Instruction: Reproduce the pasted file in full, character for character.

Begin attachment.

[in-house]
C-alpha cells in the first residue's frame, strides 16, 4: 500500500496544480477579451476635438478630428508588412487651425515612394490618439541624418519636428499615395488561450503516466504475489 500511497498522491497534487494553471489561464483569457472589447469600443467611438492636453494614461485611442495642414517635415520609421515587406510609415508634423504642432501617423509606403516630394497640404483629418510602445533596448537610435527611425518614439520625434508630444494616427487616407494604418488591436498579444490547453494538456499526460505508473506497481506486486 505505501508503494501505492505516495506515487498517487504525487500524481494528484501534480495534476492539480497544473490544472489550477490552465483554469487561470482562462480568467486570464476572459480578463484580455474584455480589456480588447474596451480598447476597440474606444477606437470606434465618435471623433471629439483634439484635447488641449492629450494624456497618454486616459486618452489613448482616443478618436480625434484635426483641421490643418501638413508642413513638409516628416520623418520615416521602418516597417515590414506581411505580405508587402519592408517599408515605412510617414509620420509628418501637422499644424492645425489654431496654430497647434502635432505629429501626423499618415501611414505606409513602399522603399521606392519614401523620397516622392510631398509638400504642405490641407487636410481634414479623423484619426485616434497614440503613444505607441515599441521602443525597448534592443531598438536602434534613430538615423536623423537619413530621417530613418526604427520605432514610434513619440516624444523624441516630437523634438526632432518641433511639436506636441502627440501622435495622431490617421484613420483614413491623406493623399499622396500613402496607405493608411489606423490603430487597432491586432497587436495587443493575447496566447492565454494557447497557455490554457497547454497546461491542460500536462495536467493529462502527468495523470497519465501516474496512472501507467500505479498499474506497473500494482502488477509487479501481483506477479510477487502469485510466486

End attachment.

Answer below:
[in-house]
C-alpha cells in the first residue's frame, strides 16, 4: 500500500496544480477579451476635438478630428508588412487651425515612394490618439541624418519636428499615395488561450503516466504475489 500511497498522491497534487494553471489561464483569457472589447469600443467611438492636453494614461485611442495642414517635415520609421515587406510609415508634423504642432501617423509606403516630394497640404483629418510602445533596448537610435527611425518614439520625434508630444494616427487616407494604418488591436498579444490547453494538456499526460505508473506497481506486486 505505501508503494501505492505516495506515487498517487504525487500524481494528484501534480495534476492539480497544473490544472489550477490552465483554469487561470482562462480568467486570464476572459480578463484580455474584455480589456480588447474596451480598447476597440474606444477606437470606434465618435471623433471629439483634439484635447488641449492629450494624456497618454486616459486618452489613448482616443478618436480625434484635426483641421490643418501638413508642413513638409516628416520623418520615416521602418516597417515590414506581411505580405508587402519592408517599408515605412510617414509620420509628418501637422499644424492645425489654431496654430497647434502635432505629429501626423499618415501611414505606409513602399522603399521606392519614401523620397516622392510631398509638400504642405490641407487636410481634414479623423484619426485616434497614440503613444505607441515599441521602443525597448534592443531598438536602434534613430538615423536623423537619413530621417530613418526604427520605432514610434513619440516624444523624441516630437523634438526632432518641433511639436506636441502627440501622435495622431490617421484613420483614413491623406493623399499622396500613402496607405493608411489606423490603430487597432491586432497587436495587443493575447496566447492565454494557447497557455490554457497547454497546461491542460500536462495536467493529462502527468495523470497519465501516474496512472501507467500505479498499474506497473500494482502488477509487479501481483506477479510477487502469485510466486